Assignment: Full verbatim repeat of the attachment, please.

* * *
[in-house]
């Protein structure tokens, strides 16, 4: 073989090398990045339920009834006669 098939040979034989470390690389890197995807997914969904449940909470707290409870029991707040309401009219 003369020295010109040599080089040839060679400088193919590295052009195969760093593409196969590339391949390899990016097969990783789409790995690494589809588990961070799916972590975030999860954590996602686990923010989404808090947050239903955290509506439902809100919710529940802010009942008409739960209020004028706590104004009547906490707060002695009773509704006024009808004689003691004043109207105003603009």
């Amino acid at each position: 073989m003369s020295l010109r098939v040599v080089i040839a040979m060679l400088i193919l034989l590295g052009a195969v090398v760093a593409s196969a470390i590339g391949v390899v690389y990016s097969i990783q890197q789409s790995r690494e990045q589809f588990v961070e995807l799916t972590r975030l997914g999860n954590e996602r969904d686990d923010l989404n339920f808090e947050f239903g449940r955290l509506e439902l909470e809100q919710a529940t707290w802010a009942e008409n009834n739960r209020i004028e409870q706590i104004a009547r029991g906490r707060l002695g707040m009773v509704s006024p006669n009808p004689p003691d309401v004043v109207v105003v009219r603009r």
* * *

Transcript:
[in-house]
């Protein structure tokens, strides 16, 4: 073989090398990045339920009834006669 098939040979034989470390690389890197995807997914969904449940909470707290409870029991707040309401009219 003369020295010109040599080089040839060679400088193919590295052009195969760093593409196969590339391949390899990016097969990783789409790995690494589809588990961070799916972590975030999860954590996602686990923010989404808090947050239903955290509506439902809100919710529940802010009942008409739960209020004028706590104004009547906490707060002695009773509704006024009808004689003691004043109207105003603009």
């Amino acid at each position: 073989m003369s020295l010109r098939v040599v080089i040839a040979m060679l400088i193919l034989l590295g052009a195969v090398v760093a593409s196969a470390i590339g391949v390899v690389y990016s097969i990783q890197q789409s790995r690494e990045q589809f588990v961070e995807l799916t972590r975030l997914g999860n954590e996602r969904d686990d923010l989404n339920f808090e947050f239903g449940r955290l509506e439902l909470e809100q919710a529940t707290w802010a009942e008409n009834n739960r209020i004028e409870q706590i104004a009547r029991g906490r707060l002695g707040m009773v509704s006024p006669n009808p004689p003691d309401v004043v109207v105003v009219r603009r």